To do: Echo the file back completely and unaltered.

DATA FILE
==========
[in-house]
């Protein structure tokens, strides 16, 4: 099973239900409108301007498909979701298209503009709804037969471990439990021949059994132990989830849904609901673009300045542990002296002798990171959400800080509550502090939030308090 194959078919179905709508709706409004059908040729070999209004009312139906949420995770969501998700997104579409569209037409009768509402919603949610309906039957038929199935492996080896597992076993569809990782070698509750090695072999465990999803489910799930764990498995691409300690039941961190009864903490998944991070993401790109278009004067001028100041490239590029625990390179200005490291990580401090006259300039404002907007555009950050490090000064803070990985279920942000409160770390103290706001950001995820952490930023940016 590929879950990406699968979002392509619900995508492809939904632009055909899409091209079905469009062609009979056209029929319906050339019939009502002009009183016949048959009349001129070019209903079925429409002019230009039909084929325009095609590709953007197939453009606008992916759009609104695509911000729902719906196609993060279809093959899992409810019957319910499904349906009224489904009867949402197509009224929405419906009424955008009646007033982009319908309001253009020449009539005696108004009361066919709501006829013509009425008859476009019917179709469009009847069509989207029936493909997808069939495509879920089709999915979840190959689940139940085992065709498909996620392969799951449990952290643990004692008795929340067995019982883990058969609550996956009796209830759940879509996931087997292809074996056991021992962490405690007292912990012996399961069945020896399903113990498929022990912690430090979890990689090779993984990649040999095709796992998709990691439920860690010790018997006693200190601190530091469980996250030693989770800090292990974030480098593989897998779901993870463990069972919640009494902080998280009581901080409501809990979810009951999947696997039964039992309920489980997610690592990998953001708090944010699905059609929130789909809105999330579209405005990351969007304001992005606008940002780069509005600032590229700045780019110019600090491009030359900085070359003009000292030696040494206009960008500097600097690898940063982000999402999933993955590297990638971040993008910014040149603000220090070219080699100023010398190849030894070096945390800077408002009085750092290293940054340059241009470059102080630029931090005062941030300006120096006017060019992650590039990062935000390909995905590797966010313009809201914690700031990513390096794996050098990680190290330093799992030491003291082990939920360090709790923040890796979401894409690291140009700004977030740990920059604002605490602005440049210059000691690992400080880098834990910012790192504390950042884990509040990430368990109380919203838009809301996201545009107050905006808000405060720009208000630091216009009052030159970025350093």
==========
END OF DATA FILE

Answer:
[in-house]
């Protein structure tokens, strides 16, 4: 099973239900409108301007498909979701298209503009709804037969471990439990021949059994132990989830849904609901673009300045542990002296002798990171959400800080509550502090939030308090 194959078919179905709508709706409004059908040729070999209004009312139906949420995770969501998700997104579409569209037409009768509402919603949610309906039957038929199935492996080896597992076993569809990782070698509750090695072999465990999803489910799930764990498995691409300690039941961190009864903490998944991070993401790109278009004067001028100041490239590029625990390179200005490291990580401090006259300039404002907007555009950050490090000064803070990985279920942000409160770390103290706001950001995820952490930023940016 590929879950990406699968979002392509619900995508492809939904632009055909899409091209079905469009062609009979056209029929319906050339019939009502002009009183016949048959009349001129070019209903079925429409002019230009039909084929325009095609590709953007197939453009606008992916759009609104695509911000729902719906196609993060279809093959899992409810019957319910499904349906009224489904009867949402197509009224929405419906009424955008009646007033982009319908309001253009020449009539005696108004009361066919709501006829013509009425008859476009019917179709469009009847069509989207029936493909997808069939495509879920089709999915979840190959689940139940085992065709498909996620392969799951449990952290643990004692008795929340067995019982883990058969609550996956009796209830759940879509996931087997292809074996056991021992962490405690007292912990012996399961069945020896399903113990498929022990912690430090979890990689090779993984990649040999095709796992998709990691439920860690010790018997006693200190601190530091469980996250030693989770800090292990974030480098593989897998779901993870463990069972919640009494902080998280009581901080409501809990979810009951999947696997039964039992309920489980997610690592990998953001708090944010699905059609929130789909809105999330579209405005990351969007304001992005606008940002780069509005600032590229700045780019110019600090491009030359900085070359003009000292030696040494206009960008500097600097690898940063982000999402999933993955590297990638971040993008910014040149603000220090070219080699100023010398190849030894070096945390800077408002009085750092290293940054340059241009470059102080630029931090005062941030300006120096006017060019992650590039990062935000390909995905590797966010313009809201914690700031990513390096794996050098990680190290330093799992030491003291082990939920360090709790923040890796979401894409690291140009700004977030740990920059604002605490602005440049210059000691690992400080880098834990910012790192504390950042884990509040990430368990109380919203838009809301996201545009107050905006808000405060720009208000630091216009009052030159970025350093």